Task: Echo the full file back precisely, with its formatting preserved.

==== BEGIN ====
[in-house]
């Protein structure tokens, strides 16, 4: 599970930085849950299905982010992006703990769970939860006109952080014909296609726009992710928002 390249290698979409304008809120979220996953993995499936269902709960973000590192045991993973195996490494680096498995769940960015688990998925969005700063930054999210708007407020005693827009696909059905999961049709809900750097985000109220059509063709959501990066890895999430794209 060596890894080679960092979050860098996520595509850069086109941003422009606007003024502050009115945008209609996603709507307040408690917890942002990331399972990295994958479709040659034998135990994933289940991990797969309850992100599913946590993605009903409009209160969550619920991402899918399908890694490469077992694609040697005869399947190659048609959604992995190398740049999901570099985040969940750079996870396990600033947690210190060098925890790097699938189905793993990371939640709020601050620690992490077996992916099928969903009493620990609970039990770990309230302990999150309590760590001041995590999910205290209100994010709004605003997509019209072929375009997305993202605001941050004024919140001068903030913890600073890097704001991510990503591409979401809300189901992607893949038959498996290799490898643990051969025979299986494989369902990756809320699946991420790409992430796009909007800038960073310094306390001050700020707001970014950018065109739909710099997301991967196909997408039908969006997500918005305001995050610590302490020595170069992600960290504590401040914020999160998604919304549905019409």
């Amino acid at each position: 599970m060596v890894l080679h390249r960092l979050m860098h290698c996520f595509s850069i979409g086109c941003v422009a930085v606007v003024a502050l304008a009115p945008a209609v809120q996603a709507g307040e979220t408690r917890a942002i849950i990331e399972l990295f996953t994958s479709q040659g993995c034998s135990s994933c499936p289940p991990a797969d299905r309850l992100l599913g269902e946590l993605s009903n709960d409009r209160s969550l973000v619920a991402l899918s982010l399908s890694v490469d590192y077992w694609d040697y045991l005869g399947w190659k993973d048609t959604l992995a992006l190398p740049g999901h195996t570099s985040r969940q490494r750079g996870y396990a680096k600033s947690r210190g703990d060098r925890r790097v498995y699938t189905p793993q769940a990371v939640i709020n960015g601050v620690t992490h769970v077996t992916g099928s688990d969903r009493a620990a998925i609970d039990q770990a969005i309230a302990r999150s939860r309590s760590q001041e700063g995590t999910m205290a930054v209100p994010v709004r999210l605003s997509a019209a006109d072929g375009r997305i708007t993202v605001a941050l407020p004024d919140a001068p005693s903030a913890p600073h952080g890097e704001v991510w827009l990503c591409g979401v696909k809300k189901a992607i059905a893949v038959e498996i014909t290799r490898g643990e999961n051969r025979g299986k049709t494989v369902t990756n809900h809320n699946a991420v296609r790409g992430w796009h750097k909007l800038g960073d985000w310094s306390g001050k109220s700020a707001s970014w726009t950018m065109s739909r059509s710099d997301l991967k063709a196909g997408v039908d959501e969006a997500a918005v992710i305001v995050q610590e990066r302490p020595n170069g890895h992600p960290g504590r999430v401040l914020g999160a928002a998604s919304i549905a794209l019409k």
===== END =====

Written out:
[in-house]
């Protein structure tokens, strides 16, 4: 599970930085849950299905982010992006703990769970939860006109952080014909296609726009992710928002 390249290698979409304008809120979220996953993995499936269902709960973000590192045991993973195996490494680096498995769940960015688990998925969005700063930054999210708007407020005693827009696909059905999961049709809900750097985000109220059509063709959501990066890895999430794209 060596890894080679960092979050860098996520595509850069086109941003422009606007003024502050009115945008209609996603709507307040408690917890942002990331399972990295994958479709040659034998135990994933289940991990797969309850992100599913946590993605009903409009209160969550619920991402899918399908890694490469077992694609040697005869399947190659048609959604992995190398740049999901570099985040969940750079996870396990600033947690210190060098925890790097699938189905793993990371939640709020601050620690992490077996992916099928969903009493620990609970039990770990309230302990999150309590760590001041995590999910205290209100994010709004605003997509019209072929375009997305993202605001941050004024919140001068903030913890600073890097704001991510990503591409979401809300189901992607893949038959498996290799490898643990051969025979299986494989369902990756809320699946991420790409992430796009909007800038960073310094306390001050700020707001970014950018065109739909710099997301991967196909997408039908969006997500918005305001995050610590302490020595170069992600960290504590401040914020999160998604919304549905019409």
């Amino acid at each position: 599970m060596v890894l080679h390249r960092l979050m860098h290698c996520f595509s850069i979409g086109c941003v422009a930085v606007v003024a502050l304008a009115p945008a209609v809120q996603a709507g307040e979220t408690r917890a942002i849950i990331e399972l990295f996953t994958s479709q040659g993995c034998s135990s994933c499936p289940p991990a797969d299905r309850l992100l599913g269902e946590l993605s009903n709960d409009r209160s969550l973000v619920a991402l899918s982010l399908s890694v490469d590192y077992w694609d040697y045991l005869g399947w190659k993973d048609t959604l992995a992006l190398p740049g999901h195996t570099s985040r969940q490494r750079g996870y396990a680096k600033s947690r210190g703990d060098r925890r790097v498995y699938t189905p793993q769940a990371v939640i709020n960015g601050v620690t992490h769970v077996t992916g099928s688990d969903r009493a620990a998925i609970d039990q770990a969005i309230a302990r999150s939860r309590s760590q001041e700063g995590t999910m205290a930054v209100p994010v709004r999210l605003s997509a019209a006109d072929g375009r997305i708007t993202v605001a941050l407020p004024d919140a001068p005693s903030a913890p600073h952080g890097e704001v991510w827009l990503c591409g979401v696909k809300k189901a992607i059905a893949v038959e498996i014909t290799r490898g643990e999961n051969r025979g299986k049709t494989v369902t990756n809900h809320n699946a991420v296609r790409g992430w796009h750097k909007l800038g960073d985000w310094s306390g001050k109220s700020a707001s970014w726009t950018m065109s739909r059509s710099d997301l991967k063709a196909g997408v039908d959501e969006a997500a918005v992710i305001v995050q610590e990066r302490p020595n170069g890895h992600p960290g504590r999430v401040l914020g999160a928002a998604s919304i549905a794209l019409k």